The first mile of the hike is up a moderate slope, a mix of desert scrub and juniper and mountain oak woodland, with a cactus here, a juniper there, and knee-high grass everywhere. I met a couple hunters coming down and we had a chat. They were scoping for bear but had no luck. The trail comes to a barbed-wire fence after three-quarters of a mile, then turns left and parallels the fence for awhile, gaining a ridge toward the main mountain mass. All around me were fascinating rock formations, including "The Fingers", a large prow of pillars on a sloping hillside. The trail meets the base of the mountain, turns right and upslope, generally to the right (and below) of The Fingers.

I passed another fence line, and a few yards later I came to a metal signpost, but lacking the sign. Not paying a whole lot of attention, I went straight, and quickly the trail devolved into nothing. So I returned and saw the correct path going up to the left, working its way up and around the north-facing slopes of the peak. The trail came a bend where the summit was visible for the first time.

I took a break at the first of the many switchbacks ahead of me. Looking up, Silver Peak is big and broad, with a little bare rock section poking up above the trees, this being the highpoint. The map shows a spot elevation of 7,975 feet along the ridge, and an 8,008-foot marker at the highpoint. But for some reason, the 7,975-foot elevation is usually listed as the peak's elevation. Why they ignore the actual highpoint's elevation figure in unknown.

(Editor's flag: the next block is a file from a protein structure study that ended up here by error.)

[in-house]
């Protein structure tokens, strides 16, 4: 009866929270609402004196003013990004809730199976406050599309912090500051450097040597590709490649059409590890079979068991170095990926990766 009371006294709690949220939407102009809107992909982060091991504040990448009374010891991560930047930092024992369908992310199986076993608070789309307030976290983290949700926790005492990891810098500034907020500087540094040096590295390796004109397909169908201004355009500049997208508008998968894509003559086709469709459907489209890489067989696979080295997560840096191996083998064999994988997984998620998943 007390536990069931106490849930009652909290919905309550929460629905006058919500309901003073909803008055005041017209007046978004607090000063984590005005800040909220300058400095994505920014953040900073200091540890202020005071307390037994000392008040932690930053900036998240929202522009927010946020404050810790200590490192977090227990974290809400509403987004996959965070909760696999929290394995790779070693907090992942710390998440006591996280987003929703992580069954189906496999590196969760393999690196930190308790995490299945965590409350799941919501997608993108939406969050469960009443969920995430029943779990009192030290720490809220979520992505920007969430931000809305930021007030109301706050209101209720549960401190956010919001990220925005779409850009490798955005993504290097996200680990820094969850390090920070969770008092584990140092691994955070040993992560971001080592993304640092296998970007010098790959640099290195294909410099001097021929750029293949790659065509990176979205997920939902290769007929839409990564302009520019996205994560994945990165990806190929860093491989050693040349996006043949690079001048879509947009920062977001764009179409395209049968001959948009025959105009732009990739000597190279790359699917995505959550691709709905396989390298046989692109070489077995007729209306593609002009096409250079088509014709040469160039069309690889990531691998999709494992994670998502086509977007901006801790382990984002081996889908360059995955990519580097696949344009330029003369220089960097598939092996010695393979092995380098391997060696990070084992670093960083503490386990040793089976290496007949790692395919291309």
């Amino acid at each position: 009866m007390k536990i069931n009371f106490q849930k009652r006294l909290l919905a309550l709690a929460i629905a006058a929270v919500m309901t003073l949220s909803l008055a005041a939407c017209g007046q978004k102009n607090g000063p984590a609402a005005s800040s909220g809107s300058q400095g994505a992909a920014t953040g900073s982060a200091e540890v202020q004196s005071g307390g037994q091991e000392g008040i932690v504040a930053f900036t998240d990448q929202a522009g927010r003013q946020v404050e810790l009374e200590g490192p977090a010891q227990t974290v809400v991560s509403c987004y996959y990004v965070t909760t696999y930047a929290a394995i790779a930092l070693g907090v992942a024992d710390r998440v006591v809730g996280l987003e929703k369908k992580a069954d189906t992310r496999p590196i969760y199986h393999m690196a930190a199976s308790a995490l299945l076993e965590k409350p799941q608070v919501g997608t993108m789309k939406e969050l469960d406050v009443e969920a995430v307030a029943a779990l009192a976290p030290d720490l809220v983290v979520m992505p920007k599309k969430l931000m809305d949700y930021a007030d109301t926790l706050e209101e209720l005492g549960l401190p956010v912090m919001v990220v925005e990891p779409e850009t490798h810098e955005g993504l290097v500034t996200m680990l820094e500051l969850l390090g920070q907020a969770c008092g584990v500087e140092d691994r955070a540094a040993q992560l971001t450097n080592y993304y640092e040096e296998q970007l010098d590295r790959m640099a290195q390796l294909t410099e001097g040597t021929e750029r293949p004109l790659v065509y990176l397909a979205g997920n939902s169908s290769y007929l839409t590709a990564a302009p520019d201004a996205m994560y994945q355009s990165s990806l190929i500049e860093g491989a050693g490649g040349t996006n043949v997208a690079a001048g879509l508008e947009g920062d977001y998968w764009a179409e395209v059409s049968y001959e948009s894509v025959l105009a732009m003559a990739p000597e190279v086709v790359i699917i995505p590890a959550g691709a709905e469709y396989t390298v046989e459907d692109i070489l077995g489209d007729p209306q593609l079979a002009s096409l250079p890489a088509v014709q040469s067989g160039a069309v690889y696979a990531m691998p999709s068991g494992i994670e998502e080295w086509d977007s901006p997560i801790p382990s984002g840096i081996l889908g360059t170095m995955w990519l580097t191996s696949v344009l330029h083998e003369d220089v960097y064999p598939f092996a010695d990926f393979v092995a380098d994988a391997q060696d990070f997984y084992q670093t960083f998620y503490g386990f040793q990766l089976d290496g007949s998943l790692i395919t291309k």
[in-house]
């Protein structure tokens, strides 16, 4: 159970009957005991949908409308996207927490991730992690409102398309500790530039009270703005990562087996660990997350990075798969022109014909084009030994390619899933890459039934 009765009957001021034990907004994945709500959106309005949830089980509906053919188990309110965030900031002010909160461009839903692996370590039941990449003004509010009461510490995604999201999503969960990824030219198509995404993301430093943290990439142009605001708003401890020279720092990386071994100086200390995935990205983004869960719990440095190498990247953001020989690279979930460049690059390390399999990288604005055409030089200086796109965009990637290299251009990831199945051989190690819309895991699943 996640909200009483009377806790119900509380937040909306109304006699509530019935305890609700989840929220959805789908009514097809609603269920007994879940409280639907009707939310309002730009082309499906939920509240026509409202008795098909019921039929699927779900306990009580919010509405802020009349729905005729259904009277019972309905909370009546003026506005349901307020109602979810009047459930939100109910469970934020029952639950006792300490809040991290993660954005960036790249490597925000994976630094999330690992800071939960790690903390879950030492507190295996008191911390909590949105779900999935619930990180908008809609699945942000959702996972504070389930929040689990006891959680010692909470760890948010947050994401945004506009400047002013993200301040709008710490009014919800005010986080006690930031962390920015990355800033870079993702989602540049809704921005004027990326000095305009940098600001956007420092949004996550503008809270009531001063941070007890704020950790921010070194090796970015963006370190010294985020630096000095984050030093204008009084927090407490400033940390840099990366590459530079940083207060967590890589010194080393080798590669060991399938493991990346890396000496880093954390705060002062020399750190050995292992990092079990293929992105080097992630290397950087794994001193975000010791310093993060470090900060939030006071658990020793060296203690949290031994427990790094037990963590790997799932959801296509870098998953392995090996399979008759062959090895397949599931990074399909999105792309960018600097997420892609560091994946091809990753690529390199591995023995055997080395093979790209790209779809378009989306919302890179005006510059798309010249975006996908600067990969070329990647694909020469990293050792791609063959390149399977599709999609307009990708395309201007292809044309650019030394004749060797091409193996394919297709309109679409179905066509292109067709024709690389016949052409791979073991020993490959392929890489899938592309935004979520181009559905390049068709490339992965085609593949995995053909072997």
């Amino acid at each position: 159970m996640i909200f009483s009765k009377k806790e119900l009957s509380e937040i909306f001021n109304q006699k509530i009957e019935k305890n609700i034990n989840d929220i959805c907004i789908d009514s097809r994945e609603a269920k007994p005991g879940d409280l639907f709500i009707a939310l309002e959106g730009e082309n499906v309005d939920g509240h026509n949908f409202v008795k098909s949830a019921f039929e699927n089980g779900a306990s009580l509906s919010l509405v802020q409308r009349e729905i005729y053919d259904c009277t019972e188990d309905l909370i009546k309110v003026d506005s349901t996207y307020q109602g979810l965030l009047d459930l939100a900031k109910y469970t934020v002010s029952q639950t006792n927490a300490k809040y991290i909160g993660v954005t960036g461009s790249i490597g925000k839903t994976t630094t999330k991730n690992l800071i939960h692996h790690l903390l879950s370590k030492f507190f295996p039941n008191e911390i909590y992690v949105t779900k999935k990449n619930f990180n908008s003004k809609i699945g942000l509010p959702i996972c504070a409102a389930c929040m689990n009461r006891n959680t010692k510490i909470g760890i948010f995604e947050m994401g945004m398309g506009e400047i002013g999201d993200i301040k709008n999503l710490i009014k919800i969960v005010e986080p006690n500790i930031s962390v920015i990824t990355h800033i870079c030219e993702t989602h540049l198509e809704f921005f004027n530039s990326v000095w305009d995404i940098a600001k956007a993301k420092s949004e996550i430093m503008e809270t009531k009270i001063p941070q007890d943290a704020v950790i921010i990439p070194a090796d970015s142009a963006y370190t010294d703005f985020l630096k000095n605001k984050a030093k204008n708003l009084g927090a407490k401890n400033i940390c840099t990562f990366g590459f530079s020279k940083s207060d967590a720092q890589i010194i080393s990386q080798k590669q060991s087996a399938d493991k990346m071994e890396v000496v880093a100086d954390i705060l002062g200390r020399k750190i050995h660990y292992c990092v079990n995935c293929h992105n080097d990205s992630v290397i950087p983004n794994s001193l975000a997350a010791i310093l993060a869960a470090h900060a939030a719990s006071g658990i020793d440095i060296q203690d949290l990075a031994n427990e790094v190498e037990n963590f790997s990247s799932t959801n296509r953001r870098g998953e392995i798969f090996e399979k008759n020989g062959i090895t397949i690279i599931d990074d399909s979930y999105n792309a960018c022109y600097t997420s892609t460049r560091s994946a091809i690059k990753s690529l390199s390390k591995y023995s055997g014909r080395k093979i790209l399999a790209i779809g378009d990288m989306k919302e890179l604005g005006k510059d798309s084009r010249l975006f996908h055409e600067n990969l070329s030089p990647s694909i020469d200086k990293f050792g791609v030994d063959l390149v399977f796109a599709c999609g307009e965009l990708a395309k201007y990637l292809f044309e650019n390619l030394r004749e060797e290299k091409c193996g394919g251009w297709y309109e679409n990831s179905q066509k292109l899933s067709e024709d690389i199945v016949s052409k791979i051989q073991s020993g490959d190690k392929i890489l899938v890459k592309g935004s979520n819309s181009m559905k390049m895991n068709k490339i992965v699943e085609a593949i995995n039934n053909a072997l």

Now on the north-facing slopes and slightly higher in elevation, the flora changed quickly to more substantial pine, mountain oak, and green grasses watered by springs. There was more shade as well, and the air was much cooler. The trail starts up a series of switchbacks, sometimes traversing, then starting up more switchbacks, all the while gaining a lot of elevation. A few sections of trail were eroded and other sections over-grown. Fresh bear scat was everywhere on the trail. I did my best to make noise, especially around blind bends. A few times, I heard noises above me, spooking me. I was convinced there were bears everywhere (and in reality, there probably were). But as I hiked, I saw no bears. In time, the trail had gained high on the north flank of the peak, alternating back into scrubbier ground cover before entering into the forest again for the final push to the top.

The final 400 feet follows many more switchbacks, the forest thick enough to block most views. In one instance the trail-side scrub had grown so thick that the trail itself was like a tunnel. As I inched closer to the top, patches of blue sky now appeared where there were once trees. This was the only hint I was close as I could not actually see the top until I was literally at the last turn.

The top ridge is saddle-shaped, connecting the 8,008-foot summit to the 7,975-foot lower summit. A forest-service shed sits in the saddle, door open, its insides strewn about. I took a break here on the concrete stoop. I heard some noise above me --- a bear? I went slowly, clapping, but then the noise was a human "ahem" --- there was a guy on the summit, signing in the log book. I wasn't expecting to see anyone, especially since I never saw him ahead of me on the hike. But it did explain some of the noises I had heard coming up: it was him, also making noises to spook the bears, as he explained to me. He mentioned he heard me clap and holler lower down on the slopes, too.